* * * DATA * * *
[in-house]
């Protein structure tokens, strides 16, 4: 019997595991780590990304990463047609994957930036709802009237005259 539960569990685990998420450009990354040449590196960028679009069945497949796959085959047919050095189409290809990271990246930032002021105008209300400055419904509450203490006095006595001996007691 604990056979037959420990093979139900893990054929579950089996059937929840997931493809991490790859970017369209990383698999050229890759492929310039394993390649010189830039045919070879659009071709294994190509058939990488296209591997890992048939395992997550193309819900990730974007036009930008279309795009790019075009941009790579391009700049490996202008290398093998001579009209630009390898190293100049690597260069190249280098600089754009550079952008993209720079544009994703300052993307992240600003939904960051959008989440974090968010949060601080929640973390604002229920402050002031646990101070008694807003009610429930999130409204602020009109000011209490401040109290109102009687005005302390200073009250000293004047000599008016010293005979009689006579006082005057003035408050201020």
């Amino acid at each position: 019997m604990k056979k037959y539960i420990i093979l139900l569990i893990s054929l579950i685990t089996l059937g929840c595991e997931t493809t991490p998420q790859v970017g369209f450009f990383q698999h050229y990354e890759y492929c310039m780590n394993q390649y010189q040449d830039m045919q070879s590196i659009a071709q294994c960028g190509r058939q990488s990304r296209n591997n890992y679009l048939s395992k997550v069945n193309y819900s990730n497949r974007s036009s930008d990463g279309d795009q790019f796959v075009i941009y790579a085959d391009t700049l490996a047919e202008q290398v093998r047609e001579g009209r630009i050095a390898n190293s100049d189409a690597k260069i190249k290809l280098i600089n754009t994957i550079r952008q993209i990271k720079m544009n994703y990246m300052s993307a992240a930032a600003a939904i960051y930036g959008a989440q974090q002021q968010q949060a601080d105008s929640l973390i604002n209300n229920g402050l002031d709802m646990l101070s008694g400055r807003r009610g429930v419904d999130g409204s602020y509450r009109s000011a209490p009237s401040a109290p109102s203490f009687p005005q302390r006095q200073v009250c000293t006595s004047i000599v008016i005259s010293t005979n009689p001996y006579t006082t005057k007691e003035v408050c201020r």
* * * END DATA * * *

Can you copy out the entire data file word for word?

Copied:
[in-house]
């Protein structure tokens, strides 16, 4: 019997595991780590990304990463047609994957930036709802009237005259 539960569990685990998420450009990354040449590196960028679009069945497949796959085959047919050095189409290809990271990246930032002021105008209300400055419904509450203490006095006595001996007691 604990056979037959420990093979139900893990054929579950089996059937929840997931493809991490790859970017369209990383698999050229890759492929310039394993390649010189830039045919070879659009071709294994190509058939990488296209591997890992048939395992997550193309819900990730974007036009930008279309795009790019075009941009790579391009700049490996202008290398093998001579009209630009390898190293100049690597260069190249280098600089754009550079952008993209720079544009994703300052993307992240600003939904960051959008989440974090968010949060601080929640973390604002229920402050002031646990101070008694807003009610429930999130409204602020009109000011209490401040109290109102009687005005302390200073009250000293004047000599008016010293005979009689006579006082005057003035408050201020």
């Amino acid at each position: 019997m604990k056979k037959y539960i420990i093979l139900l569990i893990s054929l579950i685990t089996l059937g929840c595991e997931t493809t991490p998420q790859v970017g369209f450009f990383q698999h050229y990354e890759y492929c310039m780590n394993q390649y010189q040449d830039m045919q070879s590196i659009a071709q294994c960028g190509r058939q990488s990304r296209n591997n890992y679009l048939s395992k997550v069945n193309y819900s990730n497949r974007s036009s930008d990463g279309d795009q790019f796959v075009i941009y790579a085959d391009t700049l490996a047919e202008q290398v093998r047609e001579g009209r630009i050095a390898n190293s100049d189409a690597k260069i190249k290809l280098i600089n754009t994957i550079r952008q993209i990271k720079m544009n994703y990246m300052s993307a992240a930032a600003a939904i960051y930036g959008a989440q974090q002021q968010q949060a601080d105008s929640l973390i604002n209300n229920g402050l002031d709802m646990l101070s008694g400055r807003r009610g429930v419904d999130g409204s602020y509450r009109s000011a209490p009237s401040a109290p109102s203490f009687p005005q302390r006095q200073v009250c000293t006595s004047i000599v008016i005259s010293t005979n009689p001996y006579t006082t005057k007691e003035v408050c201020r």